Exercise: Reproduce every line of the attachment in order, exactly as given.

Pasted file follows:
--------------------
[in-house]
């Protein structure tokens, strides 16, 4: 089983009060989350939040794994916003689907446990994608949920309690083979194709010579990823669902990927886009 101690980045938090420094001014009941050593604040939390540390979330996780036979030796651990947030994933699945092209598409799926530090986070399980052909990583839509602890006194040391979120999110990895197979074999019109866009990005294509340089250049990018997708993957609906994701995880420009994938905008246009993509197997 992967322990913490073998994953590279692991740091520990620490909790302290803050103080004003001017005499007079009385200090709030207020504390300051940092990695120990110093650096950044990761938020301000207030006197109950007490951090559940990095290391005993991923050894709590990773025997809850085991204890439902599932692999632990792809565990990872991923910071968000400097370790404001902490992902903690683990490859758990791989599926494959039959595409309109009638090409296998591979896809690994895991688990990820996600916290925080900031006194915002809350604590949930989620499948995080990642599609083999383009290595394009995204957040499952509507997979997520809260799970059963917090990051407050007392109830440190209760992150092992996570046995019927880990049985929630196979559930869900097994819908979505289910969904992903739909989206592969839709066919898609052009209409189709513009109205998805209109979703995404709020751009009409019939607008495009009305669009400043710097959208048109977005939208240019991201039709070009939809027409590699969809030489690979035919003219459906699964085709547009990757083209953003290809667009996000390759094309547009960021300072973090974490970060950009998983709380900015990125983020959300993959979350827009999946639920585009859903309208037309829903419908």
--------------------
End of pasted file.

[in-house]
């Protein structure tokens, strides 16, 4: 089983009060989350939040794994916003689907446990994608949920309690083979194709010579990823669902990927886009 101690980045938090420094001014009941050593604040939390540390979330996780036979030796651990947030994933699945092209598409799926530090986070399980052909990583839509602890006194040391979120999110990895197979074999019109866009990005294509340089250049990018997708993957609906994701995880420009994938905008246009993509197997 992967322990913490073998994953590279692991740091520990620490909790302290803050103080004003001017005499007079009385200090709030207020504390300051940092990695120990110093650096950044990761938020301000207030006197109950007490951090559940990095290391005993991923050894709590990773025997809850085991204890439902599932692999632990792809565990990872991923910071968000400097370790404001902490992902903690683990490859758990791989599926494959039959595409309109009638090409296998591979896809690994895991688990990820996600916290925080900031006194915002809350604590949930989620499948995080990642599609083999383009290595394009995204957040499952509507997979997520809260799970059963917090990051407050007392109830440190209760992150092992996570046995019927880990049985929630196979559930869900097994819908979505289910969904992903739909989206592969839709066919898609052009209409189709513009109205998805209109979703995404709020751009009409019939607008495009009305669009400043710097959208048109977005939208240019991201039709070009939809027409590699969809030489690979035919003219459906699964085709547009990757083209953003290809667009996000390759094309547009960021300072973090974490970060950009998983709380900015990125983020959300993959979350827009999946639920585009859903309208037309829903419908």